depositing the protective layer overlying the substrate, the step of depositing to occur after the step of decarburizing.
2. The method of claim 1, wherein the step of decarburizing includes the steps of
depositing a platinum-containing layer overlying the substrate, thereafter
decarburizing the platinum-containing layer, and thereafter
depositing the protective layer overlying the platinum-containing layer.
3. The method of claim 1, wherein the protective layer is a diffusion coating.
4. The method of claim 1, wherein the protective layer is an overlay coating.
5. The method of claim 1, including an additional step, after the step of depositing a protective layer, of
depositing a ceramic layer overlying the protective layer.
6. A method for preparing a surface-protected nickel-base superalloy article, comprising the steps of
providing an article substrate having a surface and having a nominal bulk composition comprising the nickel-base superalloy, the nickel-base superalloy comprising
more nickel than any other element, and
a nominal bulk composition of carbon; and
depositing a protective layer overlying the surface of the article substrate, the protective layer comprising aluminum, platinum, and a reactive element selected from the group consisting of hafnium, zirconium, yttrium, lanthanum, and cerium, and combinations thereof, the step of depositing a protective layer including steps of
depositing a platinum-containing layer overlying the substrate, thereafter
decarburizing the platinum-containing layer, and thereafter
depositing an aluminum-containing layer overlying the platinum-containing layer.
7. The method of claim 6, including an additional step, after the step of depositing a protective layer, of
depositing a ceramic layer overlying the protective layer.
US09513871 2000-02-28 2000-02-28 Preparation of a nickel-base superalloy article having a decarburized coating containing aluminum and a reactive element Expired - Fee Related US6383306B1 (en)

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US6528178B1 (en) * 2001-12-17 2003-03-04 Siemens Westinghouse Power Corporation High temperature resistant article with improved protective coating bonding and method of manufacturing same
US20040151834A1 (en) * 2003-02-04 2004-08-05 Wustman Roger Dale Aluminide coating of gas turbine engine blade
US20040151836A1 (en) * 2003-02-04 2004-08-05 Wustman Roger Dale Aluminide coating of gas turbine engine blade
US20070134418A1 (en) * 2005-12-14 2007-06-14 General Electric Company Method for depositing an aluminum-containing layer onto an article
US20090000480A1 (en) * 2005-12-23 2009-01-01 Zissis Dardas Composite Palladium Membrane Having Long-Term Stability for Hydrogen Separation
US20100183811A1 (en) * 2007-06-01 2010-07-22 MTU Aero GmbH METHOD FOR ADJUSTING THE NUMBER OF PHASES OF A PTAl-LAYER OF A GAS TURBINE COMPONENT AND METHOD FOR PRODUCING A SINGLE-PHASE PTAl-LAYER ON A GAS TURBINE COMPONENT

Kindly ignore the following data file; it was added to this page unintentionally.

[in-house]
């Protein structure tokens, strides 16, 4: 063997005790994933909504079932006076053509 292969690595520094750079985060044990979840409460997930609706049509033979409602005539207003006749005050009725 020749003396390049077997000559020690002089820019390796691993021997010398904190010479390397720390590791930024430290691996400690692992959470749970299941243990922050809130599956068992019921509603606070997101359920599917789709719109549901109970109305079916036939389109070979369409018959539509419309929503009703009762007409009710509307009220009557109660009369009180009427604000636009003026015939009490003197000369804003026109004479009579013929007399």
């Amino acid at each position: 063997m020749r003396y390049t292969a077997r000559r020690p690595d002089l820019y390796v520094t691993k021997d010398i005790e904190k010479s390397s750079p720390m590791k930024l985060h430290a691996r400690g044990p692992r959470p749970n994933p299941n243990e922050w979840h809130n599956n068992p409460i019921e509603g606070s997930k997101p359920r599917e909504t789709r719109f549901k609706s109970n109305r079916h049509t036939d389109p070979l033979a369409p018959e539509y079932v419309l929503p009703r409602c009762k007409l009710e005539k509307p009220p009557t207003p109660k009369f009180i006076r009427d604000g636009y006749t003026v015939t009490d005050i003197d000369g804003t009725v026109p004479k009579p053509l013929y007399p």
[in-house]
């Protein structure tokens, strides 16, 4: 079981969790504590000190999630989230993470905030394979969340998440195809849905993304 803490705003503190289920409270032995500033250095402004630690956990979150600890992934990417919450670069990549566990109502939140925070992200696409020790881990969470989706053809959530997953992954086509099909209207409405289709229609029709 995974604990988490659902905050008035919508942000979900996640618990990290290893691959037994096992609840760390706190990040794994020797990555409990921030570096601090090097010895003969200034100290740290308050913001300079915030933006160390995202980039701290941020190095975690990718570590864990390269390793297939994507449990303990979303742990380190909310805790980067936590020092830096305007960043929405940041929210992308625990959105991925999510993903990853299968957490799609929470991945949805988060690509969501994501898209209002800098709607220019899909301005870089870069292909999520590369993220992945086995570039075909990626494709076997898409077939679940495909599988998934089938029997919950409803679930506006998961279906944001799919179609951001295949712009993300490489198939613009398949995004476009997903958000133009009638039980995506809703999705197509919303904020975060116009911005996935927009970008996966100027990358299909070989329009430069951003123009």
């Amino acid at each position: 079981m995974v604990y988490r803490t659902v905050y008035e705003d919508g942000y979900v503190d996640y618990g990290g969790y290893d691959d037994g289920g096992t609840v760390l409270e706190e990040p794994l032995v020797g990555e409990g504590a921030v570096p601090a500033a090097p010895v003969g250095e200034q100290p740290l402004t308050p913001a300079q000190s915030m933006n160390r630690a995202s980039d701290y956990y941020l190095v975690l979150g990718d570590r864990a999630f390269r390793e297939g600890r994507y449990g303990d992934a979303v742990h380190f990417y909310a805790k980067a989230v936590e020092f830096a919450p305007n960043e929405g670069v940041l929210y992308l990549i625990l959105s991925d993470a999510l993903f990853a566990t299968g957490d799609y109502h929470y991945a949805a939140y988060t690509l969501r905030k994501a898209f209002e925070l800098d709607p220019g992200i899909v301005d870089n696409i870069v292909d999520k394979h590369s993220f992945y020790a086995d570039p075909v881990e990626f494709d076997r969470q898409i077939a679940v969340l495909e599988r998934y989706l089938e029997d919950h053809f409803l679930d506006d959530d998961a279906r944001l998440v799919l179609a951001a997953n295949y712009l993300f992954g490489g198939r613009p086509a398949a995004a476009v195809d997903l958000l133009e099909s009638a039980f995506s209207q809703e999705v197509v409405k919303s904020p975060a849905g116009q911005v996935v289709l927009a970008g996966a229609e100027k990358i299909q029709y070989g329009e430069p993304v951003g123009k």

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US5667663A (en) * 1994-12-24 1997-09-16 Chromalloy United Kingdom Limited Method of applying a thermal barrier coating to a superalloy article and a thermal barrier coating
US5716720A (en) * 1995-03-21 1998-02-10 Howmet Corporation Thermal barrier coating system with intermediate phase bondcoat
US5942337A (en) * 1996-06-19 1999-08-24 Rolls-Royce, Plc Thermal barrier coating for a superalloy article and a method of application thereof

Patent Citations (4)

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Publication number Priority date Publication date Assignee Title
US5667663A (en) * 1994-12-24 1997-09-16 Chromalloy United Kingdom Limited Method of applying a thermal barrier coating to a superalloy article and a thermal barrier coating
US5716720A (en) * 1995-03-21 1998-02-10 Howmet Corporation Thermal barrier coating system with intermediate phase bondcoat
US5556484A (en) * 1995-04-26 1996-09-17 General Electric Company Method for reducing abnormal grain growth in Ni-base superalloys
US5942337A (en) * 1996-06-19 1999-08-24 Rolls-Royce, Plc Thermal barrier coating for a superalloy article and a method of application thereof

Cited By (8)

* Cited by examiner, † Cited by third party
Publication number Priority date Publication date Assignee Title
US6528178B1 (en) * 2001-12-17 2003-03-04 Siemens Westinghouse Power Corporation High temperature resistant article with improved protective coating bonding and method of manufacturing same
US20040151834A1 (en) * 2003-02-04 2004-08-05 Wustman Roger Dale Aluminide coating of gas turbine engine blade
US20040151836A1 (en) * 2003-02-04 2004-08-05 Wustman Roger Dale Aluminide coating of gas turbine engine blade
US6929825B2 (en) * 2003-02-04 2005-08-16 General Electric Company Method for aluminide coating of gas turbine engine blade
US7026011B2 (en) 2003-02-04 2006-04-11 General Electric Company Aluminide coating of gas turbine engine blade
US20070134418A1 (en) * 2005-12-14 2007-06-14 General Electric Company Method for depositing an aluminum-containing layer onto an article
US20090000480A1 (en) * 2005-12-23 2009-01-01 Zissis Dardas Composite Palladium Membrane Having Long-Term Stability for Hydrogen Separation
US20100183811A1 (en) * 2007-06-01 2010-07-22 MTU Aero GmbH METHOD FOR ADJUSTING THE NUMBER OF PHASES OF A PTAl-LAYER OF A GAS TURBINE COMPONENT AND METHOD FOR PRODUCING A SINGLE-PHASE PTAl-LAYER ON A GAS TURBINE COMPONENT